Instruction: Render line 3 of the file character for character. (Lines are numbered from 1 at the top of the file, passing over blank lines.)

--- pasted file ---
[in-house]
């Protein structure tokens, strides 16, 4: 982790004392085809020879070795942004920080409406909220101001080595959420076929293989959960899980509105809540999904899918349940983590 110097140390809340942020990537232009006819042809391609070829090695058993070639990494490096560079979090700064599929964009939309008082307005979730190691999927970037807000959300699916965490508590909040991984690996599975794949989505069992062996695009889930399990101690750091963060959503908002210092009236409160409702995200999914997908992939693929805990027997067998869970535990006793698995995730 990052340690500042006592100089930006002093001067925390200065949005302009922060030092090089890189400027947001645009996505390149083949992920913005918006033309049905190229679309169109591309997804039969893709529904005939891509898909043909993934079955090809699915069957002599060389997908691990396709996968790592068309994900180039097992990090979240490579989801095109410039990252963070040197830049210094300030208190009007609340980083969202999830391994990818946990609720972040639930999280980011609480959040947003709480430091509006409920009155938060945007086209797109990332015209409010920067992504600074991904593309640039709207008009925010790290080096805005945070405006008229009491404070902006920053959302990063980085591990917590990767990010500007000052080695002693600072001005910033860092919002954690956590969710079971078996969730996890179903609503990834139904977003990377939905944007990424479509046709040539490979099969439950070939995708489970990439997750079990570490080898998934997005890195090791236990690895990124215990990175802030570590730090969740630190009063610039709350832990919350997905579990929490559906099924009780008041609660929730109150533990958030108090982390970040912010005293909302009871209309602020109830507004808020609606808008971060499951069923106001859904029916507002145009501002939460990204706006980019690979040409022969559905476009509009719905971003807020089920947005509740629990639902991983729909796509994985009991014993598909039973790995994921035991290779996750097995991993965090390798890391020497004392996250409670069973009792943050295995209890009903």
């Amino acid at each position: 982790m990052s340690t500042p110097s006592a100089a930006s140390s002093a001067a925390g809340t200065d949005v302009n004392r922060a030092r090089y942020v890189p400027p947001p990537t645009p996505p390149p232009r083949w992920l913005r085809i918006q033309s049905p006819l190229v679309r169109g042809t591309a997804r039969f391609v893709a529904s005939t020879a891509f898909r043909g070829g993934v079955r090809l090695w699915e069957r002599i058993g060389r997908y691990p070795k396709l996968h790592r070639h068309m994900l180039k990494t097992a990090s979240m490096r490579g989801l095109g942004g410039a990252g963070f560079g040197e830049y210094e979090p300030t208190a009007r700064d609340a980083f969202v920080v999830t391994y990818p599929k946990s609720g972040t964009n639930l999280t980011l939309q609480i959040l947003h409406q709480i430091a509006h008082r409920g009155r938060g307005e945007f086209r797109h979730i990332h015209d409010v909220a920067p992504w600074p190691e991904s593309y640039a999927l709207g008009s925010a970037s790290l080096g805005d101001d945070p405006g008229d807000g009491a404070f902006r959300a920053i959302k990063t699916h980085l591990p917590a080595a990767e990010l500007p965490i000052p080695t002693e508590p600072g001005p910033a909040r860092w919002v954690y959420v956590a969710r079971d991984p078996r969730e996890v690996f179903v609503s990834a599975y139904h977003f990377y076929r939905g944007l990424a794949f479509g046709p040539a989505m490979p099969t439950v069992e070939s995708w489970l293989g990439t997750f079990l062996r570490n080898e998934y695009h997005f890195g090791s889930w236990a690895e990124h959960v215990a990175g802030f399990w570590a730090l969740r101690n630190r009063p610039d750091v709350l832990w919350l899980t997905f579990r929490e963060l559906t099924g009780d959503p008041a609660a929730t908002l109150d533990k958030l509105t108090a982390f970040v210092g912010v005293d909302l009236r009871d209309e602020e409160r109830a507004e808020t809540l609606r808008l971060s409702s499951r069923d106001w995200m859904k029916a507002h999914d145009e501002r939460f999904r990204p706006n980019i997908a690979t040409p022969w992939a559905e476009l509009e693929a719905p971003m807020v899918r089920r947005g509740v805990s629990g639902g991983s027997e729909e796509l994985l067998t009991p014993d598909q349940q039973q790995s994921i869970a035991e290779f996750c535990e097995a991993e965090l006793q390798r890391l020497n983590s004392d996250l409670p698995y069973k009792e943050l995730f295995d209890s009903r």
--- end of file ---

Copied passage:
């Amino acid at each position: 982790m990052s340690t500042p110097s006592a100089a930006s140390s002093a001067a925390g809340t200065d949005v302009n004392r922060a030092r090089y942020v890189p400027p947001p990537t645009p996505p390149p232009r083949w992920l913005r085809i918006q033309s049905p006819l190229v679309r169109g042809t591309a997804r039969f391609v893709a529904s005939t020879a891509f898909r043909g070829g993934v079955r090809l090695w699915e069957r002599i058993g060389r997908y691990p070795k396709l996968h790592r070639h068309m994900l180039k990494t097992a990090s979240m490096r490579g989801l095109g942004g410039a990252g963070f560079g040197e830049y210094e979090p300030t208190a009007r700064d609340a980083f969202v920080v999830t391994y990818p599929k946990s609720g972040t964009n639930l999280t980011l939309q609480i959040l947003h409406q709480i430091a509006h008082r409920g009155r938060g307005e945007f086209r797109h979730i990332h015209d409010v909220a920067p992504w600074p190691e991904s593309y640039a999927l709207g008009s925010a970037s790290l080096g805005d101001d945070p405006g008229d807000g009491a404070f902006r959300a920053i959302k990063t699916h980085l591990p917590a080595a990767e990010l500007p965490i000052p080695t002693e508590p600072g001005p910033a909040r860092w919002v954690y959420v956590a969710r079971d991984p078996r969730e996890v690996f179903v609503s990834a599975y139904h977003f990377y076929r939905g944007l990424a794949f479509g046709p040539a989505m490979p099969t439950v069992e070939s995708w489970l293989g990439t997750f079990l062996r570490n080898e998934y695009h997005f890195g090791s889930w236990a690895e990124h959960v215990a990175g802030f399990w570590a730090l969740r101690n630190r009063p610039d750091v709350l832990w919350l899980t997905f579990r929490e963060l559906t099924g009780d959503p008041a609660a929730t908002l109150d533990k958030l509105t108090a982390f970040v210092g912010v005293d909302l009236r009871d209309e602020e409160r109830a507004e808020t809540l609606r808008l971060s409702s499951r069923d106001w995200m859904k029916a507002h999914d145009e501002r939460f999904r990204p706006n980019i997908a690979t040409p022969w992939a559905e476009l509009e693929a719905p971003m807020v899918r089920r947005g509740v805990s629990g639902g991983s027997e729909e796509l994985l067998t009991p014993d598909q349940q039973q790995s994921i869970a035991e290779f996750c535990e097995a991993e965090l006793q390798r890391l020497n983590s004392d996250l409670p698995y069973k009792e943050l995730f295995d209890s009903r």